September 23, 2020
Former Eagles long snapper Jon Dorenbos is now a fully-fledged professional magician, entertainer and motivational speaker.
But fatherhood convinced Dorenbos to do something he previously had no desire of pursuing — facing his dad for the first time in 27 years.
Dorenbos was only 12 years old when his father, Alan, was found guilty of murdering his mother, Kathy, and sentenced to 13 years in prison.
Dorenbos, 40, recently reconnected with his father over coffee at a diner in Spokane, Washington. He spoke about the experience on HBO’s "Real Sports with Bryant Gumbel." The episode can be streamed on HBO Max.
"I wanted to sit across from him," Dorenbos said. "I wanted to relive that entire part of my life. I wanted to relive the pain. I wanted to relive the betrayal."
The 14-year NFL veteran said he privately had forgiven his father despite for decades having no desire to see or hear from him – even when Alan was released from prison after serving 11 years.
But his feelings began to change after his wife became pregnant two years ago, Dorenbos said. He accepted that he had to confront his past, see his father and apologize in person.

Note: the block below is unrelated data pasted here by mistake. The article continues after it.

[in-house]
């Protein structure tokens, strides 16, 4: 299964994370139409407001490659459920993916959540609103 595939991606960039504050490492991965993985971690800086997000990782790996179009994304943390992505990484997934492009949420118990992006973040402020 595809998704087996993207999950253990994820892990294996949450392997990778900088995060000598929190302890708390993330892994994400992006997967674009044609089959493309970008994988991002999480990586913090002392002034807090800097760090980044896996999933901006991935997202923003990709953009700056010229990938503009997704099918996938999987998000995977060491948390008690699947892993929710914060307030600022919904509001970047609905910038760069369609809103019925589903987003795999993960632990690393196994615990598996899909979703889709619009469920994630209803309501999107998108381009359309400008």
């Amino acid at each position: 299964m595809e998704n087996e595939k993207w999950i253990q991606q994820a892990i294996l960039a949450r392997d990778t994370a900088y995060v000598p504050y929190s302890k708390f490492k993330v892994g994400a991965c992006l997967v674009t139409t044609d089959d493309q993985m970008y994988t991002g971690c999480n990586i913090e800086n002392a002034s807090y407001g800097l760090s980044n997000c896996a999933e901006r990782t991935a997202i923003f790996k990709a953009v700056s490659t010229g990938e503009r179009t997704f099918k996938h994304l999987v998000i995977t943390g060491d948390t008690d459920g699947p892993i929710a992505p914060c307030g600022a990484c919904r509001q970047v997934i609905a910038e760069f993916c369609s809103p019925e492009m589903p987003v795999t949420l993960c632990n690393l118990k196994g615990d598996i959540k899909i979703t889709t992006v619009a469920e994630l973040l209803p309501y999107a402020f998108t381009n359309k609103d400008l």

Dorenbos sent his father an email. His dad was open to getting together.
His father did not appear remorseful for killing his wife in August 1992 in Seattle, Dorenbos said. But he acknowledged there was nothing he could do to change his dad.
"I’m not there to argue," Dorenbos said. "I’m not there to try and prove a point. I'm not there for validation or answers. I could make the choice to become what he did, and to get angry and retaliate, or I could be a better person."
Dorenbos pledged that his one-year-old daughter, Amaya, will never have to look at him in such a way.
"She’s a reminder of pure joy, pure love, pure innocence," Dorenbos said. "Now I get to see real magic. I get to see somebody discovering the magic of the world for the first time every day."
Dorenbos, who played 11 seasons with the Eagles, previously has spoken about the role magic played in his ability to cope with his mother's death. He has said magic filled "an empty part of my soul."
"I attribute who I am today to what magic did for me at the worst time and the lowest time of my life," Dorenbos said in a previous interview conducted by HBO. "It was this place that I could go that nothing else around me mattered.
"It gave me a purpose. It gave me something that didn’t reject me. It was something that, at the darkest time of my life, it was genuinely fun for me. It saved me."